Taking something apart and putting it back together is a great way to understand how something how something works. This is true for engines, computers and quick table calculations in Tableau. When I started out using Tableau I would use the quick table calculations and change how they were computed to get something that looked right without fully understanding how they worked. But for more complex charts it helps to understand the underlying functions. So we’re going to take a look at my most commonly used quick table calculations: Running total, difference, percent difference, percent of total and moving average. Each table calculation can be configured to work across rows, columns, the entire table and various combinations of fields. But I’m not going to cover that here, rather just have a look at the underlying functions.

**Running total**

Running total is adding each column to the total of all the preceding columns (to the left). So in this example, the running sum of sales for office supplies = sum(sales) for furniture + sum(sales) for office supplies. The RT of technology equals the total for all three categories. The values you get back for each category depend on the sort order and how the table calculation is computed.

RUNNING_SUM(SUM([Sales]))

The calculated field behind running total uses the RUNNING_SUM function. If there are null values in your table, this is not an issue with this function as it just ignores them and continues the running total at the next non-null value. You could edit this calculation by putting an if statement within the brackets:

eg. RUNNING_SUM(if sum([Sales]) >100 then sum([Sales]) else 0 end)

or you could have a percent of total sales within the brackets (a secondary table calculation):

eg. RUNNING_SUM(SUM([Sales])) / TOTAL(SUM([Sales]))

**Difference**

Difference subtracts the current column from the previous column (depending how the calculation is computed). The default quick table calculation is as follows:

ZN(SUM([Sales])) – LOOKUP(ZN(SUM([Sales])), -1)

Difference is a bit more interesting as it contains ZN and LOOKUP in the calculation. The ZN stands for Zero Null and turns Null values into Zero. If you did not have the ZNs in the calculation then the difference would be calculated as null if either the current or previous value are null. This may be something that you need to play with inside the calculation, depending on what null means within your data.

LOOKUP is not to be confused with how the lookup functions work in excel. LOOKUP in Tableau looks at a relative position in the table, eg. the previous row: LOOKUP(Sum([Sales]),-1) or two rows ahead: LOOKUP(SUM([Sales]),2).

**Percent Difference**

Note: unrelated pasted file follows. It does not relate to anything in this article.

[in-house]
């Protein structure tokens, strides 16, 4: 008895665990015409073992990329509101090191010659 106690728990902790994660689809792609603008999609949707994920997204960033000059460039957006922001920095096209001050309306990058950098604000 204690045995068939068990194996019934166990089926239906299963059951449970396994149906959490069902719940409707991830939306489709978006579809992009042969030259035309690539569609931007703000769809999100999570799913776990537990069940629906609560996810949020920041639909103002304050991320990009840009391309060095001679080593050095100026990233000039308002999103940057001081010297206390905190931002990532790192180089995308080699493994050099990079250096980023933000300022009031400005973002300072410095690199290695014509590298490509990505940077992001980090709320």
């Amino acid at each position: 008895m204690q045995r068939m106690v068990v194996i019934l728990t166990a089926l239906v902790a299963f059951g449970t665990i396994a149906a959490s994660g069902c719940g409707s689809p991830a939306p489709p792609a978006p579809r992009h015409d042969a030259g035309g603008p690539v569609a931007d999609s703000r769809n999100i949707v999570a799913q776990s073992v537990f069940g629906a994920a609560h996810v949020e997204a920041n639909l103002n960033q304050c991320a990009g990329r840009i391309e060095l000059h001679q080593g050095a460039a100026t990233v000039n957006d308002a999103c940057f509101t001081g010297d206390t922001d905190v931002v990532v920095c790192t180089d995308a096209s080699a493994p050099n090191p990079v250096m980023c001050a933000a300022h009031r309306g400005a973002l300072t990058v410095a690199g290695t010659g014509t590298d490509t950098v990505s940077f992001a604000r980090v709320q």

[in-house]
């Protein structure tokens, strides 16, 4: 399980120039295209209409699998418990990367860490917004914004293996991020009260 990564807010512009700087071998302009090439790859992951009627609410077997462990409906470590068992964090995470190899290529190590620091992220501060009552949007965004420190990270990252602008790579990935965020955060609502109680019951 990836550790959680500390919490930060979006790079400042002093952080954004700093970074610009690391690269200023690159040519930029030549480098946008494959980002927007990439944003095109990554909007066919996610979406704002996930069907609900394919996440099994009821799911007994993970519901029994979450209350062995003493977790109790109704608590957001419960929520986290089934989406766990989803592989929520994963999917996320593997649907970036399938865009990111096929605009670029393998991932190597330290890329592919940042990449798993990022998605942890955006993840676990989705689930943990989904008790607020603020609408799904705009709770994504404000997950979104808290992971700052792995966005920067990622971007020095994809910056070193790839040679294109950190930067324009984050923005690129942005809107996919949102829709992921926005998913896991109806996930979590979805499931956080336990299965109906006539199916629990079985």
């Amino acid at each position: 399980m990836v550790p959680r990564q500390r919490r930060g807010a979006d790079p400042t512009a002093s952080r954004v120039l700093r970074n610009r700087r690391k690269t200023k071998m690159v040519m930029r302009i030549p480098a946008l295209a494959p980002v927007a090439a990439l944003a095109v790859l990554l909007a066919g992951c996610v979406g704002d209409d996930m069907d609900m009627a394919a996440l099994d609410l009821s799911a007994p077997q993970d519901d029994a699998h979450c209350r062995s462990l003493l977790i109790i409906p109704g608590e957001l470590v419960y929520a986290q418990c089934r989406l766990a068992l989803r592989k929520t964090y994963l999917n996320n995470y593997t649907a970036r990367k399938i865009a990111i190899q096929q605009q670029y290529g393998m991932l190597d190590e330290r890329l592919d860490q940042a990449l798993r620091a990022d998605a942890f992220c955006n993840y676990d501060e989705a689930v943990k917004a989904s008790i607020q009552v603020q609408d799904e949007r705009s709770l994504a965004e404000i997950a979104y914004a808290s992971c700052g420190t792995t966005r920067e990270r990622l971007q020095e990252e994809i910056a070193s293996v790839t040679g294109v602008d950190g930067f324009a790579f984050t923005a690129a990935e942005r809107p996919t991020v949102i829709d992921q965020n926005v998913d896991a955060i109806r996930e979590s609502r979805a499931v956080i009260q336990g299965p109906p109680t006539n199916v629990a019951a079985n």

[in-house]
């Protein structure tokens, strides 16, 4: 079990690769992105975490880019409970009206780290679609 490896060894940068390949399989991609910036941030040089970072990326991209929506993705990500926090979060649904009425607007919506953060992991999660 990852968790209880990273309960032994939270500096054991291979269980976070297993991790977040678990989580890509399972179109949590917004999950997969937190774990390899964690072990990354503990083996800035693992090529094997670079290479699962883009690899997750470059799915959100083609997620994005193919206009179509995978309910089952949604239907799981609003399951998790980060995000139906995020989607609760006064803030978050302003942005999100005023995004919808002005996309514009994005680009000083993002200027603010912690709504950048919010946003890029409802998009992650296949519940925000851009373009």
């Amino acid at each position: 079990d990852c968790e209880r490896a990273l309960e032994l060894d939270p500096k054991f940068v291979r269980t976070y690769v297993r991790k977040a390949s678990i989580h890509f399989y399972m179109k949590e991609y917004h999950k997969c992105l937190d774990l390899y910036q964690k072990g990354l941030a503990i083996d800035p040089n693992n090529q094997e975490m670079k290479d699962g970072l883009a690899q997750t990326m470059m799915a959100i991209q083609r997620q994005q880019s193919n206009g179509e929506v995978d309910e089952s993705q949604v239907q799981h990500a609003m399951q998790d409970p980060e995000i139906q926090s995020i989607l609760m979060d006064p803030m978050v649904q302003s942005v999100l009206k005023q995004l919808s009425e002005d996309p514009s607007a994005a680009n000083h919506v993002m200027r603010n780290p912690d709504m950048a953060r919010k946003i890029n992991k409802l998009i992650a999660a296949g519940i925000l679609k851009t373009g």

Percent difference takes the calculation from Difference (current row minus previous row) and divides by the absolute value of the previous row. The default quick table calculation is as follows:

(ZN(SUM([Sales])) – LOOKUP(ZN(SUM([Sales])), -1)) / ABS(LOOKUP(ZN(SUM([Sales])), -1))

ABS() turns a number into an absolute value. This means that the output number is positive whether the input number is positive or negative. This is required when calculated the percentage difference between negative values. Dividing a negative by a negative will give a positive which will be not show the correct percentage difference. In the chart below I have compared the results you would get when running the calculation with or without the ABS function included:

**Percent of Total**

Percent of total can be computed to calculate across rows, columns, panes, the whole table or specific dimensions.

SUM([Sales]) / TOTAL(SUM([Sales]))

The TOTAL function totals all the values in a row, column, cell, table or specific dimension.

**Moving average**

When you add moving average as a quick calculation, the default is to take the average of the current value and the two previous values in the row (or however the table calculation is computed).

The default quick table calculation is as follows:

WINDOW_AVG(SUM([Sales]), -2, 0)

WINDOW_AVG(SUM([Sales]), [start], [end])

The WINDOW_AVG function takes the average of all cells from the start reference to the end reference. In this case it is taking the average of the values between column -2 (2 columns previous) and column 0 (the current column). You could edit this calculation by replacing with different start and end numbers eg. 6,0 to get a 7 day moving average if your table is aggregated by days. You could also replace the start and end references with other functions such as first() and last(). Last gives you the number of rows from the current row to the last row in the partition, whereas first gives you the number of rows from the current row to the first row. Using first in with window_avg or lookup means that any cell will be referencing the first cell in the partition, whereas using last will always reference the last cell in a partition.